‘Desirably Difficult’ Learning

Date of Publication: 28 January 2019

Catch the first instalment of Emily Spicer's EdTech blog series- asking us the question 'Should technology make learning easier' and if so, is this a good thing?

At last week’s BETT show in London – the world’s biggest annual education technology event – educators, techies and thinkers from around the world showcased their wares and debated on issues pertinent to the sector. As a company dedicated to the best in learning experiences, we were there, soaking up all the show had to offer.

Amidst the whoops of delight at virtual reality headsets and roving robots, the message of an experienced educator and Director of Teach for All, Alex Beard, rang particularly true: ‘learning should be desirably difficult’.

Surely in the digital age, technology should be making learning easier for us? Well, perhaps not. While technology is a powerful and wonderful tool, if it makes education so ‘easy’ that it stops us from learning how to learn, it is actually a hindrance.

Beard provided a framework for this: speaking on the topic of ‘growing humans in the digital age’, he spoke about Bloom’s well-known paper on education . Bloom’s thesis is this:  an average learner (sitting at the 50th centile) can become an exceptional learner (in the second centile), when they are given personalised, one on one teaching, and when they are given targeted ‘mastery’ teaching in the areas where they most need help.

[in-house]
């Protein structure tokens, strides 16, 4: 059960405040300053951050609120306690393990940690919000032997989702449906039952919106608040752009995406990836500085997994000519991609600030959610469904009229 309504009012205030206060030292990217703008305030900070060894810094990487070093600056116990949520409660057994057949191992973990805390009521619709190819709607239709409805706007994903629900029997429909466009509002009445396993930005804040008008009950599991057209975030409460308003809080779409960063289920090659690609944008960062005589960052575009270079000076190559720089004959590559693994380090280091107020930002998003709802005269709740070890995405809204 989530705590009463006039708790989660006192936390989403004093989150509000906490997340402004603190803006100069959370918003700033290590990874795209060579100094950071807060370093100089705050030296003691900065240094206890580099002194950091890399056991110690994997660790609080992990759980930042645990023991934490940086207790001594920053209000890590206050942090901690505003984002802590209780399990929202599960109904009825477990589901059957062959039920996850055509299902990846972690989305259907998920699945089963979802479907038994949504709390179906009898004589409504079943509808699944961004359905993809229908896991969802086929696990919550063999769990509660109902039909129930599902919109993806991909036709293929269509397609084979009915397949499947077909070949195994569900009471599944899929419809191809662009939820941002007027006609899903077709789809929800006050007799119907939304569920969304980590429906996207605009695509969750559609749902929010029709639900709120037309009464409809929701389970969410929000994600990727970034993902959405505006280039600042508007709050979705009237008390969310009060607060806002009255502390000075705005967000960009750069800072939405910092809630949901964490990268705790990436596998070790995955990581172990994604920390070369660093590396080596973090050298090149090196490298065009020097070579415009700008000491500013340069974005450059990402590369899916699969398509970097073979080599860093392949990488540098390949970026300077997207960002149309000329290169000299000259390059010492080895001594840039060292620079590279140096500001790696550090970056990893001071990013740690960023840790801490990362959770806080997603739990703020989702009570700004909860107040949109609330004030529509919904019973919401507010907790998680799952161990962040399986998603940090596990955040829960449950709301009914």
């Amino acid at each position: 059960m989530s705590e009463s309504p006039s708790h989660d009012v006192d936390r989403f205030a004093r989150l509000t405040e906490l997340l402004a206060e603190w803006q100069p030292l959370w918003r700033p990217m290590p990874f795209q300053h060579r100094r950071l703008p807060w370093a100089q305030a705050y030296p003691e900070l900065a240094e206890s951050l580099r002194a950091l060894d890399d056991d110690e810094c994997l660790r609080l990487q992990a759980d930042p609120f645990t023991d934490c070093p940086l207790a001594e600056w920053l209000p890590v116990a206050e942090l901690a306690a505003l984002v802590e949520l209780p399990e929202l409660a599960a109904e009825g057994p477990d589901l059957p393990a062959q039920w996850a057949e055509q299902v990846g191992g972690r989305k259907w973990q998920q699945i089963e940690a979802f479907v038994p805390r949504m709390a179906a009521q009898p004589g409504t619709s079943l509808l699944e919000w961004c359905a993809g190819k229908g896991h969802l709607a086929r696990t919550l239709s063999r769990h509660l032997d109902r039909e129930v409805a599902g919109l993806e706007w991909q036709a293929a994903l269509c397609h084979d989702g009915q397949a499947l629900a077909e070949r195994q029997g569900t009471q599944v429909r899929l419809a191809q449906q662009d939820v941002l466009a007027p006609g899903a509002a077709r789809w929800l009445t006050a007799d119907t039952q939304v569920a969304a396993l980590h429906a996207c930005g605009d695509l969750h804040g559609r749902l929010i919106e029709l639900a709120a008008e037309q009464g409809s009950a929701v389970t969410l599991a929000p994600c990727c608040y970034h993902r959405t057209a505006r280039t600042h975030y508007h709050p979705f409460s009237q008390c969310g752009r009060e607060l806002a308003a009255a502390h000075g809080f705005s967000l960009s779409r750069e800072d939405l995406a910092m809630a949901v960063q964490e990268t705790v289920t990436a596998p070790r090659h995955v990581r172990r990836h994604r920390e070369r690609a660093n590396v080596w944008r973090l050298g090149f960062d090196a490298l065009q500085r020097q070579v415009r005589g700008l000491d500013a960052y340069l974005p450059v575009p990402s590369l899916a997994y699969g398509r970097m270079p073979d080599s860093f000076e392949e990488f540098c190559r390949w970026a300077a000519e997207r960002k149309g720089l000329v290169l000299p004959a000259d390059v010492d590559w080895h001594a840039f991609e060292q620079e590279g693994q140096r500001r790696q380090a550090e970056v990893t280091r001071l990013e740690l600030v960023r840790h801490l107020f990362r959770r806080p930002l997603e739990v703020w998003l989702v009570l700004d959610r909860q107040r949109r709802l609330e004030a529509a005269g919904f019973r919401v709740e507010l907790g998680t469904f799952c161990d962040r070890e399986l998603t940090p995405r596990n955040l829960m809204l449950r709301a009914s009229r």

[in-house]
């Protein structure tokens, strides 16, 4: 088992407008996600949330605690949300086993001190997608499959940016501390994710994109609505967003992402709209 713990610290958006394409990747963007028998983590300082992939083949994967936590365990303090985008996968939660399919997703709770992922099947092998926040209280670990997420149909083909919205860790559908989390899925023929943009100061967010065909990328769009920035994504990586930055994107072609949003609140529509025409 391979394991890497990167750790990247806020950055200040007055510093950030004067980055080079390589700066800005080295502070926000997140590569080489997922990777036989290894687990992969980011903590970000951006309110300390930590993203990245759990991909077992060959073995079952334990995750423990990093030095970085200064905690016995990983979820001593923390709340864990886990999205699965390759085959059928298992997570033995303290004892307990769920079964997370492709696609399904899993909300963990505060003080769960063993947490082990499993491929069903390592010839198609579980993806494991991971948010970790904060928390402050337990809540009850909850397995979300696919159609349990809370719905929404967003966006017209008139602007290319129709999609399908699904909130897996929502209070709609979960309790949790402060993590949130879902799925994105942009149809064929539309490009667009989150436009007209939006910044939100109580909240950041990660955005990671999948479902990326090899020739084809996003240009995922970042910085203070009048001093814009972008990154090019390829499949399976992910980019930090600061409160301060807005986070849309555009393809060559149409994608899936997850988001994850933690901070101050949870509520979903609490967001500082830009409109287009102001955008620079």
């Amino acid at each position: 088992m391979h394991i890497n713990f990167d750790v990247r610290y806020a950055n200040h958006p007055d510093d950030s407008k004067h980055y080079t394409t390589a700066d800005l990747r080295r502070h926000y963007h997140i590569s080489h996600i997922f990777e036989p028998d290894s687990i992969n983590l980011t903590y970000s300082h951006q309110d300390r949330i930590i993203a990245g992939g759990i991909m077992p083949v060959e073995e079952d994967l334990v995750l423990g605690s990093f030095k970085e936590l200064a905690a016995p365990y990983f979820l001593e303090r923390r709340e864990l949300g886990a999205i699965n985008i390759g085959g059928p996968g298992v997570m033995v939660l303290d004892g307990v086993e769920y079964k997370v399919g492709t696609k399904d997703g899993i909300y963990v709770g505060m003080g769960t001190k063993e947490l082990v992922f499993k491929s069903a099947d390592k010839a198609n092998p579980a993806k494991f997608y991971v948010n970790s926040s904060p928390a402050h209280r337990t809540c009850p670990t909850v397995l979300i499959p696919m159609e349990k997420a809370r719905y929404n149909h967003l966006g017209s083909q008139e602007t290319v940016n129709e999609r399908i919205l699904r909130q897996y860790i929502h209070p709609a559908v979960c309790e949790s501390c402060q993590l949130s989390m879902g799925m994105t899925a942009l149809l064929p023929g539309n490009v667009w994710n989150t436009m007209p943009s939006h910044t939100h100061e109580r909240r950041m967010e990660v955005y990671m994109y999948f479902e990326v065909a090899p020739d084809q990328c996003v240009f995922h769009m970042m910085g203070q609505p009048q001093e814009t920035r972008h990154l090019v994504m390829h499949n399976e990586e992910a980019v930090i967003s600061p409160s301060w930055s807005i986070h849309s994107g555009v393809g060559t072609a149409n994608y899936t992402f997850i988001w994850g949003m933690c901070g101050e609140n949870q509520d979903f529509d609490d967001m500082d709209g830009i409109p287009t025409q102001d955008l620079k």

At Oxford Summer Courses, we know that there’s something in Bloom’s thesis. The best, life-changing learning pushes students to the best of themselves: that’s why we’re dedicated to personalised, small group educational experiences, which help students to grow through constructive criticism. Our model is built around giving students personalised feedback, which they can take away at the end of our courses.

And as we look to the future, we’re also aware of the power of technology to help us to do this even better as we develop a series of online courses (watch this space!). But we also agree with Alex; we want to produce students who know how to learn, who can grapple with difficult debates and issues, and who will be lifelong learners following their experience on our courses.

 

So, whether online or at one of our many fantastic locations, we are committed to helping you on your educational journey, but we will challenge you; our exceptional educational experiences will make you think, make you question and leave you equipped to keep learning long after you leave.

Article References:

Bloom, Benjamin S. “The 2 sigma problem: The search for methods of group instruction as effective as one-to-one tutoring.” Educational researcher 13.6 (1984): 4-16

Images courtesy of the BETT Show 2019.

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